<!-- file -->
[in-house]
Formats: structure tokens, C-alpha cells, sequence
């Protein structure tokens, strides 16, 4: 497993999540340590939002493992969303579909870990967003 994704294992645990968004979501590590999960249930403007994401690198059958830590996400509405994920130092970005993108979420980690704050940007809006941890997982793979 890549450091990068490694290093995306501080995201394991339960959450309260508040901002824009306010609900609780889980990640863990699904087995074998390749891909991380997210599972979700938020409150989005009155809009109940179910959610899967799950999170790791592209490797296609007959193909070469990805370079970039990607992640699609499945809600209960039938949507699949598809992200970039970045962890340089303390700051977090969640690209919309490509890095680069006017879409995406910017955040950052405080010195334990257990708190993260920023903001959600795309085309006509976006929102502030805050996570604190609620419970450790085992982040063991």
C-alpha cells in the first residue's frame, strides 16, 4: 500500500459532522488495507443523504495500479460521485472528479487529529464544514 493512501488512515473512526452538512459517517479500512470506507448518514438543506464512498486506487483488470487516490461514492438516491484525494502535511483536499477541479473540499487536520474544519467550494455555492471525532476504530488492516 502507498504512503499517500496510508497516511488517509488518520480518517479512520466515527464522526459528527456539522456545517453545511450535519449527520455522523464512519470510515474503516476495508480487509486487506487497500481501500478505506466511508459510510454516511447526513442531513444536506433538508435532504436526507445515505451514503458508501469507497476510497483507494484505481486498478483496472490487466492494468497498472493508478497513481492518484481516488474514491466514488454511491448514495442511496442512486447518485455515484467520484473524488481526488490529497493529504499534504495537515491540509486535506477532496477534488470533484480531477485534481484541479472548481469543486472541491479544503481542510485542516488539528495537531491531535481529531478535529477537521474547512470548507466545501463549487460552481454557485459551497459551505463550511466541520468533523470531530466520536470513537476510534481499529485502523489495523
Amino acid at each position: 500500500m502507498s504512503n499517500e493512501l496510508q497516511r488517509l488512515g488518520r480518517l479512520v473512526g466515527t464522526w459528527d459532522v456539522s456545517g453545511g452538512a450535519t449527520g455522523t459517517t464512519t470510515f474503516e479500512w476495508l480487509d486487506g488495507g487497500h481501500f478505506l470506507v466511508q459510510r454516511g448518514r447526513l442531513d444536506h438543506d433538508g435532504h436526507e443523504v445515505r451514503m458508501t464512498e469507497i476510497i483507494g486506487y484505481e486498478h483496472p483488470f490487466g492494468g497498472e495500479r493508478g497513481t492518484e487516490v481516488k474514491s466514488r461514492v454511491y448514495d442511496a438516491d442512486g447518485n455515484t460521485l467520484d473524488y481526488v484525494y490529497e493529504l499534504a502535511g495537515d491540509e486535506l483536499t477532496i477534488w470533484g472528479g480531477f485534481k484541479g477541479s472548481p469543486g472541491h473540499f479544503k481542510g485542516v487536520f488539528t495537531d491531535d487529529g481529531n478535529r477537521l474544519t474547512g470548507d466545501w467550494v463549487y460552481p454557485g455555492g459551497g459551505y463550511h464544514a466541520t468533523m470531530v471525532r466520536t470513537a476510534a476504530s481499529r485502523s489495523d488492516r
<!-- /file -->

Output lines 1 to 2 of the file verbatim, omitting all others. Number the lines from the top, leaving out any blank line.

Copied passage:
[in-house]
Formats: structure tokens, C-alpha cells, sequence